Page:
A high smoke point is desirable for a cooking oil. When frying, best results occur when the oil is very hot. The food is placed into the hot oil and the natural sugars caramelise and proteins denature into a thin shell which protects the food from soaking up the oil. The outside is crisp and the interior is just cooked. The extra virgin olive oil smokes from 400 to 375 degrees F, according to it's free fatty acid content. So the Olive Oil is the best one for frying. The olive oil can also be re-used many times since it's fatty acid are mono-unsaturated. After each use strain olive oil through a filter or a double thickness of cheesecloth to remove the accumulated residue. Use common sense, don't plan on frying donuts in oil you have fried fish in.
Shelf life is very variable, depending on the olive variety, ripeness when pressed, care in processing, etc. It also depends on storage after it has left the producer, so it is hard to "guarantee" a certain lifespan. Lifespan can be as little as 3 months for a low quality late harvested olives oil, bottled in clear glass and stored in bright light on a hot stovetop with the cap unscrewed. It can be as much as 3-4 years for an early harvest, high polyphenol containing olive variety, well sealed in dark bottles then stored in a cool dark place. Also researchers have shown that oil stored in polyethylene bottles exposed to light can develop unacceptable limits of peroxide in as little as 20 days. Opened oil with headroom for exposure to air oxidizes more quickly, better to buy oil in small quantities and use it up.
While the nutritional advantages of oils depends on how the olive oil is produced (early harvesting, hand picking, first cold pressing, etc..) a more expensive oil usually has superior quality. There is no way to produce both cheap and genuine olive oil, if you look at the results of the large number of olive oil competitions you will not find any cheap mass market oil.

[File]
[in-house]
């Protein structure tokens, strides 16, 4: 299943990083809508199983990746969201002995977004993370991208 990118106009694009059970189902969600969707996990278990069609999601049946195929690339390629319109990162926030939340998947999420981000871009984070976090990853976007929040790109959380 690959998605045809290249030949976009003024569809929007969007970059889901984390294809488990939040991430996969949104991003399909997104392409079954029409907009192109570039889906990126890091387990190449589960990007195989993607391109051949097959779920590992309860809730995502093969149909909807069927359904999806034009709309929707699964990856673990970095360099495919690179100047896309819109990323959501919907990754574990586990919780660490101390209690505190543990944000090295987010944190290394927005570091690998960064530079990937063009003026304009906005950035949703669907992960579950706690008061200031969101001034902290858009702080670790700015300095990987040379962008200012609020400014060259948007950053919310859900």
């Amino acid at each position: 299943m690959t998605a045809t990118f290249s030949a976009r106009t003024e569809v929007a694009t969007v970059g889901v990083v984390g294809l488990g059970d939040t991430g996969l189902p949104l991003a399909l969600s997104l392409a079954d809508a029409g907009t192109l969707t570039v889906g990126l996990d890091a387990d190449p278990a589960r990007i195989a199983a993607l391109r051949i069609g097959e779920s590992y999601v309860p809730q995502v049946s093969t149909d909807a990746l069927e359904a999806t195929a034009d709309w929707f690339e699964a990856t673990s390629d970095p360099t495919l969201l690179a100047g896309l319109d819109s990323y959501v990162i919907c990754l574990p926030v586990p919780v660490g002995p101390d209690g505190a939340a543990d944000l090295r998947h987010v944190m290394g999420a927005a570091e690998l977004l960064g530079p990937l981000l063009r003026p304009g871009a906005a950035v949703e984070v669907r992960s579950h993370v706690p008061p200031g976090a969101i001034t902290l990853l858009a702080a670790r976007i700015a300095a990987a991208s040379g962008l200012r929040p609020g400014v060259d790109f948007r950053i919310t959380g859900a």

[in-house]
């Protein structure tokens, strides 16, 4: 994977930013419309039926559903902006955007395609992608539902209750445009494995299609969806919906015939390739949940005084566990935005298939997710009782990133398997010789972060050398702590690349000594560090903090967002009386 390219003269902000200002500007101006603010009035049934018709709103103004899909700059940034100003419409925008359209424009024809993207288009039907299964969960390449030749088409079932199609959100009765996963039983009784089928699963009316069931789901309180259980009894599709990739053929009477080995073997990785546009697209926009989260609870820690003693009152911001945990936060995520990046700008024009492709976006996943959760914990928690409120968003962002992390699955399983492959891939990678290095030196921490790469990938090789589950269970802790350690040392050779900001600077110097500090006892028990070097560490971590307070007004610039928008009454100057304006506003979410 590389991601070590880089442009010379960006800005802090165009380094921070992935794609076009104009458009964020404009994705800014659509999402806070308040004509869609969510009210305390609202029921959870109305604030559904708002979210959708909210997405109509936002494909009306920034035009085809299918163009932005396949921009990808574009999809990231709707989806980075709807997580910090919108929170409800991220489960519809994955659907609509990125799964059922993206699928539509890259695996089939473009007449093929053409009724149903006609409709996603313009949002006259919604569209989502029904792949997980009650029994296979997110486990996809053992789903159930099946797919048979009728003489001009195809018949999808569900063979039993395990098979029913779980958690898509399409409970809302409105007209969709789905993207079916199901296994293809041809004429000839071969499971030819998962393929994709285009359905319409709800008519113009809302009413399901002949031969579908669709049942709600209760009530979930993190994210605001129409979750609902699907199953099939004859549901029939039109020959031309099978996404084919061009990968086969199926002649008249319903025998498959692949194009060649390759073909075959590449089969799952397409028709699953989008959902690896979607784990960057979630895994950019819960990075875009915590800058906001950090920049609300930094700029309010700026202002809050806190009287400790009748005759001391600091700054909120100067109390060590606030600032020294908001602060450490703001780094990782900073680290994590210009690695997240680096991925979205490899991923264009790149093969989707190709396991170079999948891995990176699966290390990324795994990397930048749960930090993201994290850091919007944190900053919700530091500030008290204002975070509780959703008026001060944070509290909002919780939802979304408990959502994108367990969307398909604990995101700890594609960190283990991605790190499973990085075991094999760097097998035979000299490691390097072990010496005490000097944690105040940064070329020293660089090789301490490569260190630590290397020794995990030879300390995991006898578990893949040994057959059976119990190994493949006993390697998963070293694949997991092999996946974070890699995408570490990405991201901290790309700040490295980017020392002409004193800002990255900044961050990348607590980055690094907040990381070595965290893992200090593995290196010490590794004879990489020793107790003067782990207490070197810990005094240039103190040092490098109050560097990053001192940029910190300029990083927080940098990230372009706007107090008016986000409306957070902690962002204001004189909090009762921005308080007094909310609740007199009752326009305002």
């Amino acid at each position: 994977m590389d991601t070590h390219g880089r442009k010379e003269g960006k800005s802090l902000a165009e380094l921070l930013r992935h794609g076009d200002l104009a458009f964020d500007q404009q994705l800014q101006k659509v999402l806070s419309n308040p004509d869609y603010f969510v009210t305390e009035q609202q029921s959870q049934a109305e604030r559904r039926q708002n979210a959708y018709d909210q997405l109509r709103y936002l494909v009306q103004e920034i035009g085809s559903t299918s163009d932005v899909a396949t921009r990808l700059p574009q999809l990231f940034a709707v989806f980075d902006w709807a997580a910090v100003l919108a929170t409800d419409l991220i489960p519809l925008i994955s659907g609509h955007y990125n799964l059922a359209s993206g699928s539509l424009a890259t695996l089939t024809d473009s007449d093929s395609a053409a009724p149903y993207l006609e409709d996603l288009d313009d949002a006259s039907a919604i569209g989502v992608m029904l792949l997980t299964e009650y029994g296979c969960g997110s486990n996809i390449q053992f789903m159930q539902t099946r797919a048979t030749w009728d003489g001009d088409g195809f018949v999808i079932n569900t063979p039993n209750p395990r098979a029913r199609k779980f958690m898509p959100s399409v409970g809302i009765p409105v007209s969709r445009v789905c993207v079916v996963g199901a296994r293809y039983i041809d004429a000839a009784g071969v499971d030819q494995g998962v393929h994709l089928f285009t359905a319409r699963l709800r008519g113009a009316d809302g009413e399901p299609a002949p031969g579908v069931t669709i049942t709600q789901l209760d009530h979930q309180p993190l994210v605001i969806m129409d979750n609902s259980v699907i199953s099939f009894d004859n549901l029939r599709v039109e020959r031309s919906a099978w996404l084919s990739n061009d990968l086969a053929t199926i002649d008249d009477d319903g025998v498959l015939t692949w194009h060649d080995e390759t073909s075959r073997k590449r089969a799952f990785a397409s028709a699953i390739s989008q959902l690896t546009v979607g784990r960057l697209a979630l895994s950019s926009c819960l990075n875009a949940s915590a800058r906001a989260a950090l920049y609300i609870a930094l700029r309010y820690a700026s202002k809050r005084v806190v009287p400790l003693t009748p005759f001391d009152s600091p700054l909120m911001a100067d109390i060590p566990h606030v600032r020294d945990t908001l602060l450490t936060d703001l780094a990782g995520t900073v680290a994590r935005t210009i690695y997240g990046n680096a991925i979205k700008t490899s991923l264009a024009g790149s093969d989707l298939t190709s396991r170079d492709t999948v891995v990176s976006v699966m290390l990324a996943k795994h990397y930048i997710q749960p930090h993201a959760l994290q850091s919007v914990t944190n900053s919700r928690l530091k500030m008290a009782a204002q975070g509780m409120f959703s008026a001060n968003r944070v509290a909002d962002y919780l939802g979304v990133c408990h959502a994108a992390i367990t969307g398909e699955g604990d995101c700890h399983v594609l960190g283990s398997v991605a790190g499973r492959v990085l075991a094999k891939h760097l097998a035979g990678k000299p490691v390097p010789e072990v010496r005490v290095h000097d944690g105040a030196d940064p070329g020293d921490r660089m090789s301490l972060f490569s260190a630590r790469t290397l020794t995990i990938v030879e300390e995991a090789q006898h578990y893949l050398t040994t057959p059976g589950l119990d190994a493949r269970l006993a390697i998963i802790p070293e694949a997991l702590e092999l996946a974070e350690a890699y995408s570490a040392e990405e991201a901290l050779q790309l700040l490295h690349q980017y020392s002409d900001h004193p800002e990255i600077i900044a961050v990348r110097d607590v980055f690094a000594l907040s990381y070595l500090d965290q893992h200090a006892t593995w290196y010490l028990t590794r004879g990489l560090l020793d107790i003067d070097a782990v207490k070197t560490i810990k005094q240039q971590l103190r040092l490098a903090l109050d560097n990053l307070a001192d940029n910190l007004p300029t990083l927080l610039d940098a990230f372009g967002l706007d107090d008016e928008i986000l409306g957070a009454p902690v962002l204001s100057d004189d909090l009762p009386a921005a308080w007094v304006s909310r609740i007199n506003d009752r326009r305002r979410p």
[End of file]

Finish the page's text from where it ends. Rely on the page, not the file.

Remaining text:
Bitterness and a burning are considered desirable traits and a sign of a good olive oil. As the olive oil ages over the next 6 months some of the burn will mellow out. So this is usually a sign of a fresher oil.
It's difficult to determinate the exact freezing temperature of the olive oil because it is very variable depending on the olive variety and ripeness of the olive at processing. Olive oil is made up of hundreds of chemicals many of which change with every pressing, olives has also waxes on their epidermis to protect them. So a genuine unfiltered olive oil will clump and form needle-like crystals during the winter when oil is exposed to cold temperatures during transport as the longer chain fats and waxes in the oil congeal. May also appears some clouds or white sediment which the consumer may fear represents spoilage or reduce the olive oil quality, but chilling or freezing olive oil does no harm and the oil will return to its normal consistency when warmed back to room temperature. Place it in the kitchen for a couple of days in order to heat it gently, don't try to heat it in any way (hair dryers, heating fans, etc...). Than shake it and it'll go back to the regular fantastic olive oil you know since always. In fact there are some people that are used to keep it into the refrigerator (not the best way to preserve it by the way).
When olive oil is too old and has oxidized, it is usually rancid. Oil doesn't suddenly go rancid, it slowly becomes more oxidized and as it does, the flavour suffers. All oils go rancid with heat, light and exposure to oxygen. Olive oil with low acidity and high antioxidants last longer on the shelf and tend to oxidize more slowly at high frying temperatures. Extra Virgin Olive oil by definition has nothing added, high antioxidants and low acidity. Most seed oils such as corn, canola and sunflower are inedible and unusable unless they are refined to remove acidity and have artificial antioxidants added to extend shelf life. Even though Extra virgin olive oil are stable, it will go rancid if kept in a hot place in the light. Best storage is in a cool, dark, airtight container. Oil will go rancid much quicker once heated and exposed to air than in a sealed bottle.